San Luis Rey River

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San Luis Rey River
River
Sanluisreyriverphoto1.jpg
River mouth from North Coast Hwy bridge.
Country United States
State California
Tributaries
 - left Buena Vista Creek
 - right West Fork San Luis Rey River, Pauma Creek
Source Lake Henshaw reservoir
 - location Confluence of West Fork San Luis Rey River and Buena Vista Creek, Cleveland National Forest, San Diego County
 - elevation 2,627 ft (801 m)
 - coordinates 33°24′02″N 116°37′26″W / 33.40056°N 116.62389°W / 33.40056; -116.62389 [1]
Mouth Pacific Ocean
 - location Oceanside, San Diego County
 - elevation 0 ft (0 m)
 - coordinates 33°12′08″N 117°23′32″W / 33.20222°N 117.39222°W / 33.20222; -117.39222Coordinates: 33°12′08″N 117°23′32″W / 33.20222°N 117.39222°W / 33.20222; -117.39222 [1]
Length 69 mi (111 km), East-west [2]
Basin 557 sq mi (1,443 km2) [3]
Discharge for Oceanside
 - average 36.3 cu ft/s (1 m3/s) [3]
 - max 25,700 cu ft/s (728 m3/s)
 - min 0 cu ft/s (0 m3/s)

The San Luis Rey River is a river in northern San Diego County, California.

The river's headwaters are in the Palomar Mountain Range and Cleveland National Forest, near Palomar Mountain and the Santa Rosa Mountains. The river mouth, on the Pacific Ocean, is in northern Oceanside. The San Luis Rey River bike path runs along it for its last 9 miles (14 km).

The river is over 69 miles (111 km) long[4] and drains 562 square miles (1,460 km2). There is little water in the river during most of the year, but it can have very large flows during winter storms.

Course[edit]

The San Luis Rey River rises in two main branches. The mainstem starts east of Rocky Mountain in the Cleveland National Forest and flows generally south-southwest. The West Fork's headwaters rise as a pair of tiny streams, Fry Creek and Iron Springs Creek, just to the north of Palomar Mountain. These two streams combine into the West Fork, which flows southeast through the Mendenhall Valley. The West Fork joins the main stem at Lake Henshaw, a reservoir formed by a dam across the main stem San Luis Rey River.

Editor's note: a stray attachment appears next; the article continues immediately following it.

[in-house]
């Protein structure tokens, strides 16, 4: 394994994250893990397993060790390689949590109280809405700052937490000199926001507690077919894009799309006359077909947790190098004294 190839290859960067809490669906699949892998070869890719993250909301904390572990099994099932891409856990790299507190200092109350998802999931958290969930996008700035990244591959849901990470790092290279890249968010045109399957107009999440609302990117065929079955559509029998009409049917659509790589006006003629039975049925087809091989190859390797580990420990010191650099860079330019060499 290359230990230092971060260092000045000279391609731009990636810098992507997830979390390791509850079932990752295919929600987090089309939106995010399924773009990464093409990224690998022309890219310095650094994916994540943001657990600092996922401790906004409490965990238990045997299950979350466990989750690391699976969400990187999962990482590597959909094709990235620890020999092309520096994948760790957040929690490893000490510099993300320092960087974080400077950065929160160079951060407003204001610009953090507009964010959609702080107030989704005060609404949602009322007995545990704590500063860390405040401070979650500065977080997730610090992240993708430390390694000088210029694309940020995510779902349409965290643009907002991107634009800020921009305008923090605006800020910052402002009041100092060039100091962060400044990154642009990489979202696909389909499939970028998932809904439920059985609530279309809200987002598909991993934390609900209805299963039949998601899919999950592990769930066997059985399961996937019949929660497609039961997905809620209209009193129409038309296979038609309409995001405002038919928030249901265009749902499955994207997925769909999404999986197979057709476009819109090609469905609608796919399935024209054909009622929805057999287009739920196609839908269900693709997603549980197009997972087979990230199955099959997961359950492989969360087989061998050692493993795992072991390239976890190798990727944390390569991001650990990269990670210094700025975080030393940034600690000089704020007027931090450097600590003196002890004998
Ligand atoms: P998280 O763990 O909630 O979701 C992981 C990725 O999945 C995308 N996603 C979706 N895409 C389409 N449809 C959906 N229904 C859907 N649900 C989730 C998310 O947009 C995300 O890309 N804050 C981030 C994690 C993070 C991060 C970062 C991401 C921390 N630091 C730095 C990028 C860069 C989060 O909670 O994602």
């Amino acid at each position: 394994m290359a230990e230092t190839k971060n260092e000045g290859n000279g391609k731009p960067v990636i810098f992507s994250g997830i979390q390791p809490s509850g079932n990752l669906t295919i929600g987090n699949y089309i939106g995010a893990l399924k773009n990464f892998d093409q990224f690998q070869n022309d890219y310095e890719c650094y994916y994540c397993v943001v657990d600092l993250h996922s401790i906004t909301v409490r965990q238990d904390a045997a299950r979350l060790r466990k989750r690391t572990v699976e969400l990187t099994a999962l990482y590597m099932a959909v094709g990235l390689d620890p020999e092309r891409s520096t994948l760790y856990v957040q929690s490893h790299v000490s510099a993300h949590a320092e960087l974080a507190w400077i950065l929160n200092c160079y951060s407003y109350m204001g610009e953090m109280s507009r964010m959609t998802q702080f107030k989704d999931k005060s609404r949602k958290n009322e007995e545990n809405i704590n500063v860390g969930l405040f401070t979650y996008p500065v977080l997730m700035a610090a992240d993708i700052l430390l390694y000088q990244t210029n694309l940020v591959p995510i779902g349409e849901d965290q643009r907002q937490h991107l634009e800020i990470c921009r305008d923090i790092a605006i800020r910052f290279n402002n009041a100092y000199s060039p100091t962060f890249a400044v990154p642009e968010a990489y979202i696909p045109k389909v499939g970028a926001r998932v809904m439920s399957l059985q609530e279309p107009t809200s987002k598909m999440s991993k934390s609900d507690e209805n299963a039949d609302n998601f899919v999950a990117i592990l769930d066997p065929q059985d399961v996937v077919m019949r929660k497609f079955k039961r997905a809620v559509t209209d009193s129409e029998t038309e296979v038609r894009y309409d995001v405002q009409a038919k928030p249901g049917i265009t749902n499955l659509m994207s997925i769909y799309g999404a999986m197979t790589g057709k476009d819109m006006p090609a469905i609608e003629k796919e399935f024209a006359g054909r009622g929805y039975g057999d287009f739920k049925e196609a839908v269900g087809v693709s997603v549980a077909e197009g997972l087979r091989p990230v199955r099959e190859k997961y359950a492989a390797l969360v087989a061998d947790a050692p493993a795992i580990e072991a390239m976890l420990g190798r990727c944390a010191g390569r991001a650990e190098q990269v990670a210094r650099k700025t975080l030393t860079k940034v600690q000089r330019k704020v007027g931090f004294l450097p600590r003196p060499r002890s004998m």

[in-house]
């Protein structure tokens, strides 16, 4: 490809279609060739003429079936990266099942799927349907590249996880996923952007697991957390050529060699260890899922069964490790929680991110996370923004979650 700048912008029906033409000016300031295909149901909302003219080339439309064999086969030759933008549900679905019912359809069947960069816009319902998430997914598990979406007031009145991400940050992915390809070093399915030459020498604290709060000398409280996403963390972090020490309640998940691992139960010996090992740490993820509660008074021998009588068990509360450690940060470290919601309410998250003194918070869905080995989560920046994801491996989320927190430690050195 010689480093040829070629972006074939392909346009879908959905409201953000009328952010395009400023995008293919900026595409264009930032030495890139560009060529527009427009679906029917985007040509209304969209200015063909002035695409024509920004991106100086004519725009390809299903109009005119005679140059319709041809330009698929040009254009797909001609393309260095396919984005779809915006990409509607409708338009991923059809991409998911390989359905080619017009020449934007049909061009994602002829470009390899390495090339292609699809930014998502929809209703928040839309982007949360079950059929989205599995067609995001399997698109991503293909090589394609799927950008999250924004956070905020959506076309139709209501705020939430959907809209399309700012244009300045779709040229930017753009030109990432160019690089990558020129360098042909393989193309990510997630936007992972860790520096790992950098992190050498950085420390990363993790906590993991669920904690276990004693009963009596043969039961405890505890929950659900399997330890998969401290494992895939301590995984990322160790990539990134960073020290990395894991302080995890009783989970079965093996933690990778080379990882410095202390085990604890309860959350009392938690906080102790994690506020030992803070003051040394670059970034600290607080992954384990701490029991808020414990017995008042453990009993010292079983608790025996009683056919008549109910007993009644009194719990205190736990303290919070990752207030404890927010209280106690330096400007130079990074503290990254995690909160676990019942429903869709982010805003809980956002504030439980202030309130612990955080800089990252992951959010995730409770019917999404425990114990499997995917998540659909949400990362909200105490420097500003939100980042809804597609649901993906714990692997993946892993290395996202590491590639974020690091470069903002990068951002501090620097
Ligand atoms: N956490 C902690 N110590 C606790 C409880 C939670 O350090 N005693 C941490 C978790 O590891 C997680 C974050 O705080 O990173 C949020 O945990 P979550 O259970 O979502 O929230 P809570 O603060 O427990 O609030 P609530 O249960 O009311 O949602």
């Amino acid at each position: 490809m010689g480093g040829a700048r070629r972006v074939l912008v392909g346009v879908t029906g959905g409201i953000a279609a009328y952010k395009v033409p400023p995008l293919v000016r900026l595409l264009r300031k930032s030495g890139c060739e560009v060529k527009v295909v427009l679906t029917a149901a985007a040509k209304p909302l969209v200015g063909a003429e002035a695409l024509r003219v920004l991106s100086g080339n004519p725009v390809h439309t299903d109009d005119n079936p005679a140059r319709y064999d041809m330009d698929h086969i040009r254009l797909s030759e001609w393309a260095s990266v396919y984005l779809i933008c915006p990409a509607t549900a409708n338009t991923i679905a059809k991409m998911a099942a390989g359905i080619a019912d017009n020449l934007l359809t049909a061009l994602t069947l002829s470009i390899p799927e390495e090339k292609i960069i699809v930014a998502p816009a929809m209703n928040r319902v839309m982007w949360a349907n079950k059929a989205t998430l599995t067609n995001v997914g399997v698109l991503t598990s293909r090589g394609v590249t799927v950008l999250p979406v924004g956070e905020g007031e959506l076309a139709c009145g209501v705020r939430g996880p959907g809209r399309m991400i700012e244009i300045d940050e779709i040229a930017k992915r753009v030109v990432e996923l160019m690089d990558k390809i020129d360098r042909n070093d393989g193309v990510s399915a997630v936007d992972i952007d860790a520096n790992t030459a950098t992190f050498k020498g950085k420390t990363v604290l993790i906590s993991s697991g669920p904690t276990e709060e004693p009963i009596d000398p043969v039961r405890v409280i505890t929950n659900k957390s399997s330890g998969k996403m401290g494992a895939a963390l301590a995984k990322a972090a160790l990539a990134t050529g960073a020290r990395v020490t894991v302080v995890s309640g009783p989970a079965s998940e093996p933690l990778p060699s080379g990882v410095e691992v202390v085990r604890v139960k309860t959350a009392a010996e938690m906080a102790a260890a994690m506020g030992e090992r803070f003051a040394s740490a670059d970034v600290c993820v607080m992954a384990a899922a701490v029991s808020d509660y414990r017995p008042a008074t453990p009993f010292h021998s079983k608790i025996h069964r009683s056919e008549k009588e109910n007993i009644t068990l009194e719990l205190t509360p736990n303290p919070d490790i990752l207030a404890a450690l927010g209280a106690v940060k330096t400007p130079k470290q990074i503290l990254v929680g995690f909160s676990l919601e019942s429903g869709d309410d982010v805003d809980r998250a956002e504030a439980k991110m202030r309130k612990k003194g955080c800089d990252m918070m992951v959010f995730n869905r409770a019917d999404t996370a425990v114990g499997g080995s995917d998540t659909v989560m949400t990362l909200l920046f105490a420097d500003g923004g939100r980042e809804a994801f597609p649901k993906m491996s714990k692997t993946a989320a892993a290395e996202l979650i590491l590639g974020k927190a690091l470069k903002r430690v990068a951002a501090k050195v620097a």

From the base of Henshaw Dam, the river winds west along the foot of the Palomars, followed by California State Route 76. It then bends southwest into a gorge. It leaves the canyon at the wide and spacious Pauma Valley, where it becomes a wash surrounded on both sides by agricultural fields. Potrero and Pauma Creeks enter from the right, then Frey Creek and Agua Tibia Creek as the river travels northwest. The river turns west, passing Pala, flowing through a patchwork of privately owned, government-owned and Native American lands. It then crosses under Interstate 15 and exits the foothills of the mountains near Bonsall.

After passing Bonsall the river flows generally southwest, through the cities of San Luis Rey and Oceanside. Although usually dry up to this point the river starts to contain water as it nears the mouth, both from seeps and from tidal activity that forms a lagoon at the mouth of the river. The San Luis Rey empties into the Pacific north of Oceanside, about 2 miles (3.2 km) south of the Santa Margarita River and ~30 miles (48 km) north of San Diego.